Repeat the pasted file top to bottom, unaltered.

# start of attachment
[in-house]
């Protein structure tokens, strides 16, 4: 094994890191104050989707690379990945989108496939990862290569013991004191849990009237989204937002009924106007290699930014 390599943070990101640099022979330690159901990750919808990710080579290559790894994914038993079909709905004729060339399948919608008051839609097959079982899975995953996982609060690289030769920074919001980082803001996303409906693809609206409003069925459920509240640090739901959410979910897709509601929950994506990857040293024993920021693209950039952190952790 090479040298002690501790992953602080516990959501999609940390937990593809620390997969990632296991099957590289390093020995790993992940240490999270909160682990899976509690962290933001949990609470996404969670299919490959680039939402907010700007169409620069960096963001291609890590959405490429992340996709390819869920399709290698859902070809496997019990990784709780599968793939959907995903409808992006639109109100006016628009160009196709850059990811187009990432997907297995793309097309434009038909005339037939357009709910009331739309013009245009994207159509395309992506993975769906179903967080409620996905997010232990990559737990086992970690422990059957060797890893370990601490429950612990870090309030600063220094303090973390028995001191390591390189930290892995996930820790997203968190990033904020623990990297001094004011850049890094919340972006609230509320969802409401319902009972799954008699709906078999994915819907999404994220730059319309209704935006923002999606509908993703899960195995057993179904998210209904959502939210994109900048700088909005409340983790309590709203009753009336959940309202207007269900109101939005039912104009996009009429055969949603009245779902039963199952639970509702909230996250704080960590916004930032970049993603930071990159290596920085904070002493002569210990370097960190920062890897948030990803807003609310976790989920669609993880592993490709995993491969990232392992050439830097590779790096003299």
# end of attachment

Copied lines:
[in-house]
């Protein structure tokens, strides 16, 4: 094994890191104050989707690379990945989108496939990862290569013991004191849990009237989204937002009924106007290699930014 390599943070990101640099022979330690159901990750919808990710080579290559790894994914038993079909709905004729060339399948919608008051839609097959079982899975995953996982609060690289030769920074919001980082803001996303409906693809609206409003069925459920509240640090739901959410979910897709509601929950994506990857040293024993920021693209950039952190952790 090479040298002690501790992953602080516990959501999609940390937990593809620390997969990632296991099957590289390093020995790993992940240490999270909160682990899976509690962290933001949990609470996404969670299919490959680039939402907010700007169409620069960096963001291609890590959405490429992340996709390819869920399709290698859902070809496997019990990784709780599968793939959907995903409808992006639109109100006016628009160009196709850059990811187009990432997907297995793309097309434009038909005339037939357009709910009331739309013009245009994207159509395309992506993975769906179903967080409620996905997010232990990559737990086992970690422990059957060797890893370990601490429950612990870090309030600063220094303090973390028995001191390591390189930290892995996930820790997203968190990033904020623990990297001094004011850049890094919340972006609230509320969802409401319902009972799954008699709906078999994915819907999404994220730059319309209704935006923002999606509908993703899960195995057993179904998210209904959502939210994109900048700088909005409340983790309590709203009753009336959940309202207007269900109101939005039912104009996009009429055969949603009245779902039963199952639970509702909230996250704080960590916004930032970049993603930071990159290596920085904070002493002569210990370097960190920062890897948030990803807003609310976790989920669609993880592993490709995993491969990232392992050439830097590779790096003299």